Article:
Monday, April 6, 2015

April Poem #5


I have seen strong men grow weak and pale
at the sight of this delicious thistle.
How can anyone be afraid of a vegetable?
And yet they are, so it has become our task
to make them less threatening.

First the stems have to go, so the globes can’t be swung
like maces upside the heads of the slow or unwary.
But don’t throw the stems away. Just slice off 
the bottom bit and boil the rest along 
with the artichoke proper. (Put lemon juice 
or vinegar in the water so things don't turn dark and disgusting.)

Now for the pointy ends. This isn’t Game of Thrones.
Scissors work better than knives to cut the sharp
tips off each leaf. Throw them away or compost them.
And while you’re at it, throw away the bottom
two or three tiers of leaves, just above where the stem was.
They’re tough, with nothing on them you’ll enjoy.
Pick your battles. Concentrate on prizes worth winning.
Oh, and slice off the whole top inch or so,
sort of as if you were giving the globe a crew cut.
That sounds nicer than decapitation, doesn’t it?

Now into that big kettle of acidulated water.
(That’s Julia Child’s term. It will make you sound
very French chef and intimidating.)
Bring to a boil, then reduce heat and simmer
till tender. As countless medieval battles have shown,
when you pour oil down on your enemies 
from the battlements, a simmer’s as effective as a boil,
so don’t waste fuel. Start testing at twenty-five
minutes, by poking a skewer or a thin sharp knife
into the flat base. The leaves won’t tell you anything worth knowing,
so don’t waste time on them. 

When the base is nice and tender – don’t cook it too long –
take the artichoke out of the water and stand it
upside down on a rack or in a colander
to drain out the excess water. There will
be more than you expect. That’s typical in warfare,
no matter if it’s water or blood running.
You’ll notice how slicing off the top
to make it nice and flat also makes the draining easier.

You’ll have two basic choices at this point.
Do you want to eat the artichoke hot, with butter,
or cold, with mayonnaise or some other dressing?
If the first, melt some salted butter, pour it in little dishes
and set it on or beside your plate.
Starting with the larger leaves at the bottom,
pull off one at a time and dip the fleshy end,
where it was attached, into the butter.
Now, still holding it by the unbuttered end,
put it curved side up into your mouth,
and drag it out again, scraping the soft
buttered flesh of the inner leaf off with your lower teeth.
Don’t hurry. Sensual pleasures shouldn’t be rushed.
Discard what’s left of each leaf as you finish with it.
It’s thoughtful to provide a container for that,
or at least to make sure one's plate is big enough to contain the debris.
You may be surprised to find the pile of stripped leaves
looks bigger than the artichoke did when it was whole, 
rather like a field after battle.

Soon you’ll get down to the smaller, more tender
leaves near the middle. There’s far less waste with them.
And then you come to the choke, no longer leaves
but a pale, hairy tuft that you’ll want to pull off and toss away.
If you eat it, as the name implies, you'll choke.
Sometimes you can pull most of it off –
you’ve realized by now that eating an artichoke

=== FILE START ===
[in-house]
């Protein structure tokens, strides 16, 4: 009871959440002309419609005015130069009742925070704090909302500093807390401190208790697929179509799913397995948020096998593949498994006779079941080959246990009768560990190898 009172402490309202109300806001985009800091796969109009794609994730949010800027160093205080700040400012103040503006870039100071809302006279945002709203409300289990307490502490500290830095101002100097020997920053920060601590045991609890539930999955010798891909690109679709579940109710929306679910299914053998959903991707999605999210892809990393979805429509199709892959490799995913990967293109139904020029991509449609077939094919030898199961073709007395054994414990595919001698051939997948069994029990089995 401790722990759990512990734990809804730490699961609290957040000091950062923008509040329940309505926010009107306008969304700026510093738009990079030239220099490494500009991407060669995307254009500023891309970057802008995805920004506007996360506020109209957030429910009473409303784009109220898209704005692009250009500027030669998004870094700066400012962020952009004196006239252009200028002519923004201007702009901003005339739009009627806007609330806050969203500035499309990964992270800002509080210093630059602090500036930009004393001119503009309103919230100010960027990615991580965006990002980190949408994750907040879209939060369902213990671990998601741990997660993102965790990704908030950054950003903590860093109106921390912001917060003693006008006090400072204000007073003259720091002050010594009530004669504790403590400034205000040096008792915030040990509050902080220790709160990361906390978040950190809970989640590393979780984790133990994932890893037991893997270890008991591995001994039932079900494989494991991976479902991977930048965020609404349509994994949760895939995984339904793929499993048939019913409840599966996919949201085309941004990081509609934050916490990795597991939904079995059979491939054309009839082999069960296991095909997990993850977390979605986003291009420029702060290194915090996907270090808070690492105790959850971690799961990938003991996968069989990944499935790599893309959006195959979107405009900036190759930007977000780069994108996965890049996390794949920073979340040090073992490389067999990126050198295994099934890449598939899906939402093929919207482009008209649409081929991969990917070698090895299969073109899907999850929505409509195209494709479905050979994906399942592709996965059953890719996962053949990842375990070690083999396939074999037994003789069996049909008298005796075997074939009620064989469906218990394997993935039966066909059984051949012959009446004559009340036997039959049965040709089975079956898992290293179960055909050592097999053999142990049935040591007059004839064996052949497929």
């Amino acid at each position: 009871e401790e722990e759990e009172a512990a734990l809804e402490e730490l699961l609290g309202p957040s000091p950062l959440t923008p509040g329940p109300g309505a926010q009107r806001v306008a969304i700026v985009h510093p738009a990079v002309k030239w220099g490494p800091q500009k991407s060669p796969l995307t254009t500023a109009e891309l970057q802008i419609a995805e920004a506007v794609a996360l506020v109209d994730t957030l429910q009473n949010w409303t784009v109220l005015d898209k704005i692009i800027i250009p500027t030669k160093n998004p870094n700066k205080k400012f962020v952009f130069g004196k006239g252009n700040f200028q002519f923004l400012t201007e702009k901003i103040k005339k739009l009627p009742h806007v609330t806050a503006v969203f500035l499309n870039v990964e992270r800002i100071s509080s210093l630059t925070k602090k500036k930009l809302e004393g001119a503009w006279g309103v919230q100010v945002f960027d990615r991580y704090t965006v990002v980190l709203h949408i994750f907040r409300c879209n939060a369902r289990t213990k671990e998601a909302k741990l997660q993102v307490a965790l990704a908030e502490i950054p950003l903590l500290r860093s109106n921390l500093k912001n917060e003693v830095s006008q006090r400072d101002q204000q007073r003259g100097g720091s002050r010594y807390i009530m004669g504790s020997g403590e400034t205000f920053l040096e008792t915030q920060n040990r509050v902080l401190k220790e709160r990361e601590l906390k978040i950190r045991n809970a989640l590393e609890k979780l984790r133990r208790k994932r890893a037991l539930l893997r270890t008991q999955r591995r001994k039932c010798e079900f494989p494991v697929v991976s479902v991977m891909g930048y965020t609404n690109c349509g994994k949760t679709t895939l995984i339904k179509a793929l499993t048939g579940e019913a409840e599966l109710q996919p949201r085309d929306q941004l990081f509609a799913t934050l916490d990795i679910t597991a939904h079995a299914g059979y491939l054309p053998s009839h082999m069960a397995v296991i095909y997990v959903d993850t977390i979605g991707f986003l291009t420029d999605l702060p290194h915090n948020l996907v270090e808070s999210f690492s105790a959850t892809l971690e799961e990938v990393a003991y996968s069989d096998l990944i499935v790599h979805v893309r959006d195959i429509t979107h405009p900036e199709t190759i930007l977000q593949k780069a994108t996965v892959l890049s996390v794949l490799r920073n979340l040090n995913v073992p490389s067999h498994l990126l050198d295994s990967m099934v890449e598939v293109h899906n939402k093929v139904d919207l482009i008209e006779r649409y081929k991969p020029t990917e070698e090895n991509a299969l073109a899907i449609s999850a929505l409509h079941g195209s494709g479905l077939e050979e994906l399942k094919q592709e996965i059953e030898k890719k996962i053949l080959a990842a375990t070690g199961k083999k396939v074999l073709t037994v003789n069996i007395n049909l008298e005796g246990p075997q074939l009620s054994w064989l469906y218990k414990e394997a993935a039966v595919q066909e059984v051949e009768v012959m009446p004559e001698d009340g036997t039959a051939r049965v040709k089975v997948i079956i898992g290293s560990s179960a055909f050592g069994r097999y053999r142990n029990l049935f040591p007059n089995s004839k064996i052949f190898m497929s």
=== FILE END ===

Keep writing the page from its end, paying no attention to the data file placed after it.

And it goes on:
is a very hands-on proposition, at least
the first part is, with little need for silverware –
though you’ll probably want to scrape off the smaller
bits of the choke with your spoon or knife.
When you’ve done that, you’ve reached your real goal,
you’ve stormed the gates, taken the citadel,
leaving piles of dead and wounded in your wake.

Don’t worry about them. Take a moment
to peruse the site of your victory. The heart
is like a little saucer, or a cushion, round and flat
with a slight indentation in the middle.
After all that hand-to-hand combat,
you’ll need to pick up your weapons again.
Use your knife and fork to cut the heart
into four pieces (or three or even two,
if you have a big mouth and don’t mind looking like
a wild beast), then dip each piece into the butter
before you put it in your mouth.
Do take your time. When it’s gone, it’s gone.

The process is the same if you eat it cold,
but with mayonnaise or something like it instead
of butter. I recommend letting the artichoke cool
to room temperature rather than chilling it in the refrigerator.
You don’t want to appear too cold-blooded,
and I think it robs the flavor as it cools the tongue.

It’s really very simple. Take your time,
be fearless and deliberate. You’ll come
away the victor, with all the choicest spoils, and unscathed.

                  - Victoria Stefani (draft)

So I'm a day behind, finishing yesterday's poem today, more or less, and will have to finish up today's tomorrow and then hopefully catch up.

     This is another mash-up, this time of Robert Lee Brewer's suggestion to write a vegetable poem and There Is No Pilot's prompt, which was to "Write an explanatory poem, in which you give instructions on how to do something. The something can be real or metaphorical." It is true that I have seen at least one grown man quail at the prospect of eating an artichoke, and I do believe there was more to it than the prospect of something he'd never done before, or had managed to avoid so far. I certainly didn't expect the poem to wind up so long; I thought it would be more of a quick skirmish than a prolonged siege. So please, tell me what you think: should I have tackled something earthier, like turnips, or more accessible, like carrots or iceberg lettuce?

No comments:

Post a Comment